- The collective feelings surrounding this year’s holiday vary greatly, because the pandemic affects everyone slightly differently.
- Mental health experts predict that this holiday will increase or increase stress and other negative emotions. This is problematic because the holiday is already a stressful period of the year.
As the COVID-19 pandemic is still in full swing and the holidays are getting closer, we have witnessed various emotional reactions and preparations. For some people, holidays are highly anticipated times of the year.
Depending on the individual and their daily life, they can be used as a break from work and daily work, or as an opportunity to take a vacation. Many people use holidays to spend time with extended families, especially if they live in different parts of the state or country.
However, due to the restrictions of COVID-19 and the potential health risks associated with public transportation, many people choose to stay at home and are considering how to contact their loved ones at a distance. For many people who look forward to this time of the year, this change can be difficult, especially for those with elderly relatives.
For those who didn’t like holiday celebrations in the first place, the global pandemic has further complicated these negative sentiments. “Most people are under a lot of stress for most of the year. Failure to celebrate holidays in the traditional way may exacerbate the stress and loneliness that people already feel.” Amy Morin, LCSW, VigorTip Mind Editor-in-chief.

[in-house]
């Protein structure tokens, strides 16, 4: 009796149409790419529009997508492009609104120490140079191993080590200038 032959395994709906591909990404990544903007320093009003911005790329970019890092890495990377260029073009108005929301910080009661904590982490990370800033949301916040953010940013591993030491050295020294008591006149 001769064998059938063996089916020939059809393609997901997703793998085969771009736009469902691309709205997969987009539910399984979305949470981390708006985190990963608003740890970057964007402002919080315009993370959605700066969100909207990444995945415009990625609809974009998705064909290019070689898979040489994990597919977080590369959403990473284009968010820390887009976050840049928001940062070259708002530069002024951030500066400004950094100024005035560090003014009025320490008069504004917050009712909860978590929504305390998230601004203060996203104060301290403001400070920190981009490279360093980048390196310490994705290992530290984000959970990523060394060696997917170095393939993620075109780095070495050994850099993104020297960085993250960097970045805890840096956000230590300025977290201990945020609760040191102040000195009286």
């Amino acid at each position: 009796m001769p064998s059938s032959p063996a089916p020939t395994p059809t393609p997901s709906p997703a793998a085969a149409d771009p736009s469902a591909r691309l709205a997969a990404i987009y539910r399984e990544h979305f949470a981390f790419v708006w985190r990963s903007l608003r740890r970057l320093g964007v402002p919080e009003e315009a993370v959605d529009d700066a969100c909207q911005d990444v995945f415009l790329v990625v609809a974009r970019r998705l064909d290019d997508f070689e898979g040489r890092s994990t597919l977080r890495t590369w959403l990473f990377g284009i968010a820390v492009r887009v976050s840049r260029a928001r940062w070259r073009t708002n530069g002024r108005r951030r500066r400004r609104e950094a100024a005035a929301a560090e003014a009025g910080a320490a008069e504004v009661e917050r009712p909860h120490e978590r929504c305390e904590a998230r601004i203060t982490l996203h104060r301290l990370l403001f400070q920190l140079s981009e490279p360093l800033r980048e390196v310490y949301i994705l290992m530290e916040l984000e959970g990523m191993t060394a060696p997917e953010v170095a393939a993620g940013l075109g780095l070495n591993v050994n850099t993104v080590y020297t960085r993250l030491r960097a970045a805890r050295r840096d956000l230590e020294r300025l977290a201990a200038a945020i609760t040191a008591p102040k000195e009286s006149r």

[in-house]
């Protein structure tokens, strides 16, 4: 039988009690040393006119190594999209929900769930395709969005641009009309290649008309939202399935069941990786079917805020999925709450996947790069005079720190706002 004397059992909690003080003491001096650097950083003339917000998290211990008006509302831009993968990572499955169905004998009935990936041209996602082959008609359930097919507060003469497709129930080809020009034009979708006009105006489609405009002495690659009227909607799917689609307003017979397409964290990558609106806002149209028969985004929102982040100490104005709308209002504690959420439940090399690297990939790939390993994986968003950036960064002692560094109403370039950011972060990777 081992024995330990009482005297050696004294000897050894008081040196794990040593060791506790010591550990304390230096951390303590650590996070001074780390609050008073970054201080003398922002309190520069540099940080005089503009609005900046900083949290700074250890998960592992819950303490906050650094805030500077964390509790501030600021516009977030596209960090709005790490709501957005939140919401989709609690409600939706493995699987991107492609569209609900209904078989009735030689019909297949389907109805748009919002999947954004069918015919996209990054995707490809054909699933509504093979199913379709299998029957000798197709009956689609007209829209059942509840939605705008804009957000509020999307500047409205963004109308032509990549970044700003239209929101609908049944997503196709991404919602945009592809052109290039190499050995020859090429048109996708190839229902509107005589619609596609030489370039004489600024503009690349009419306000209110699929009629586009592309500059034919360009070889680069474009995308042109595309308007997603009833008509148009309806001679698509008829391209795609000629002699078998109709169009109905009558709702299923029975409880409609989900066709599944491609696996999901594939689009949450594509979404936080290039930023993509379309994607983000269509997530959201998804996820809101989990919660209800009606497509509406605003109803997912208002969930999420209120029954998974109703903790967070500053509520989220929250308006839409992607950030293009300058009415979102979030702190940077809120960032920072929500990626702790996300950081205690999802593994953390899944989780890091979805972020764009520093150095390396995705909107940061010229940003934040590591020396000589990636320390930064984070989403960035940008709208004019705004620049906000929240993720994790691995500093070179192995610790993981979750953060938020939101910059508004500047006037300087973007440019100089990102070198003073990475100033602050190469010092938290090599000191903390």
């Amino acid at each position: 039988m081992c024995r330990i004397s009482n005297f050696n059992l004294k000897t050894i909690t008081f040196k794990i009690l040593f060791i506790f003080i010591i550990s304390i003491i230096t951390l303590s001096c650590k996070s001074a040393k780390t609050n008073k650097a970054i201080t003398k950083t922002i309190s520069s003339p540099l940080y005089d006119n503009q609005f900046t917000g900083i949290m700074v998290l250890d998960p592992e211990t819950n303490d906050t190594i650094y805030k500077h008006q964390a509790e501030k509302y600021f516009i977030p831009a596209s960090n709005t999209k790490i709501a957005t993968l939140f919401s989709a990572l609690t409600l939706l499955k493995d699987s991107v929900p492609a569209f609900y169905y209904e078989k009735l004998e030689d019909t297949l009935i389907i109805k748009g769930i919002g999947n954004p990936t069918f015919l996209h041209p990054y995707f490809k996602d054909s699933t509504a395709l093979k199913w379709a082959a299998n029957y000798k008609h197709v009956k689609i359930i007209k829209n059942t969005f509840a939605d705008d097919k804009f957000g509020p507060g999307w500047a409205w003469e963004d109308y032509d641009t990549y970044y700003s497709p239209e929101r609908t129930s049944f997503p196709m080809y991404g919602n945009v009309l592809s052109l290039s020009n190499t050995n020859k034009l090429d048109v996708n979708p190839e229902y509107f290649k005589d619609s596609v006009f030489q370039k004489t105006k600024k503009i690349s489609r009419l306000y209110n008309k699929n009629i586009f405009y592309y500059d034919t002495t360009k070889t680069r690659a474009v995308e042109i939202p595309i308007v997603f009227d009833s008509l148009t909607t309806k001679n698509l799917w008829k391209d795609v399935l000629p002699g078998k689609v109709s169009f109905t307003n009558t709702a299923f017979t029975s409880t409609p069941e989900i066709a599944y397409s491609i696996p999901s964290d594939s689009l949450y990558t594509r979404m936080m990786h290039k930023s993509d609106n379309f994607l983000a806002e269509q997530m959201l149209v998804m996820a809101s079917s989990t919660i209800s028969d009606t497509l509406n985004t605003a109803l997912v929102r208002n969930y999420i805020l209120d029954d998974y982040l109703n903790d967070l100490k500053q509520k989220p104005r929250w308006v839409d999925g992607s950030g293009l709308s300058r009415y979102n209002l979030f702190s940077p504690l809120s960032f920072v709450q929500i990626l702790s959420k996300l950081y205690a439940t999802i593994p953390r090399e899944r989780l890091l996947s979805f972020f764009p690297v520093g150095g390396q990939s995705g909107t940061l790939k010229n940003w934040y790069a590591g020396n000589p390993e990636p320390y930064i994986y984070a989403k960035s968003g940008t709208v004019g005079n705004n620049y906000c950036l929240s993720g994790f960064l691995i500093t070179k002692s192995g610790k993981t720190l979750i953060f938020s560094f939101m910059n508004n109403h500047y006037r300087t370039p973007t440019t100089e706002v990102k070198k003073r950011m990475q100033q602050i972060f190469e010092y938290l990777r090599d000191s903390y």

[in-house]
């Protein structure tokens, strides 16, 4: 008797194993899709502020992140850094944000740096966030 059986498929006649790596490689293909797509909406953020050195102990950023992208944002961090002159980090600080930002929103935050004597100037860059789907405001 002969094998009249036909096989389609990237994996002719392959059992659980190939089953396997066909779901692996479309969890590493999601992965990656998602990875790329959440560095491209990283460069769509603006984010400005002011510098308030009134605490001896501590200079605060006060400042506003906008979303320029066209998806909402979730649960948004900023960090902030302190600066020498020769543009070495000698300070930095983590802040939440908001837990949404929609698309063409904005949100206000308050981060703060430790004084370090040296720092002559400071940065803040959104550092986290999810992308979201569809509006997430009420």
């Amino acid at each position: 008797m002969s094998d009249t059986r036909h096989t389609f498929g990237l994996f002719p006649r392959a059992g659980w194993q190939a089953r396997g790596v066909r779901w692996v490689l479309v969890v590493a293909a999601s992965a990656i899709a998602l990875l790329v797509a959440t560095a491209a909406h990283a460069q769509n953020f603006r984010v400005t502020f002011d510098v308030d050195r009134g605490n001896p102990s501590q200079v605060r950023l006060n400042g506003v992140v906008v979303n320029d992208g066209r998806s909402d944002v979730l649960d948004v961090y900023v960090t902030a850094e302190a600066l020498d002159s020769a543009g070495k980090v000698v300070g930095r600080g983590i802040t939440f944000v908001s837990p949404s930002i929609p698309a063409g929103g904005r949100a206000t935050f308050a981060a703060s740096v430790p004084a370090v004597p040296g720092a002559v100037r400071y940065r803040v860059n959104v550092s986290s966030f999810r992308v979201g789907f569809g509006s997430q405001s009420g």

Dr. Renee Exelbert, founding director of the Center for Psychological and Physical Transformation, said that in normal years, spending time with family members can bring significant benefits. “Holidays usually improve the mental state of many of us because we look forward to special family gatherings where we can get together.
“Spending time with the people we love can help resist feelings of loneliness and depression, especially in this period of greater social isolation, where close contact is more needed than ever before,” she said.
However, current health risks complicate and even distort our usual emotions about these reunions. Exelbert points out that relatives who are usually comfortable places for people may now be seen as potentially dangerous, which can lead to increased stress and even damage your immunity.
“However, the failure to celebrate meaningful family traditions this year may put some people into a more frustrated state, feeling as if their ability to cope with COVID-19 has been surpassed,” she said.
Social altruism, or the ethical practice of caring about the well-being and happiness of others, can also influence the challenging emotions people experience during this holiday.
This worry about other people is completely natural, but it becomes a problem when we may not be able to protect people in the way we want. “When a person’s behavior and choices may have such an adverse effect on family members, social altruism, or the tendency to regard the needs of others as more important than one’s own needs, and the willingness to sacrifice for others, are completely new. Meaning,” Exelbert said.
Complex family dynamics
For others, the most wonderful time of the year may bring some not so wonderful feelings. Family dynamics can complicate gatherings or may bring negative memories. “For some people, vacations may make family members who no longer live or estranged feel lonely and lost,” Exelbert said.
She said that this is also a time when we may feel great pressure because of having an ideal family and generate unrealistic expectations, which may deepen the sense of isolation and alienation.
A global pandemic was triggered, and the tensions became worse. Many people are under constant pressure to spend vacations with their families, regardless of public health risks, which puts excessive pressure on interpersonal relationships. Exelbert explained: “Complicated family dynamics may cause individuals to feel pressure to hold or attend holiday parties, which may directly conflict with their personal choices or sense of security.”
Renee Exelbert, PhD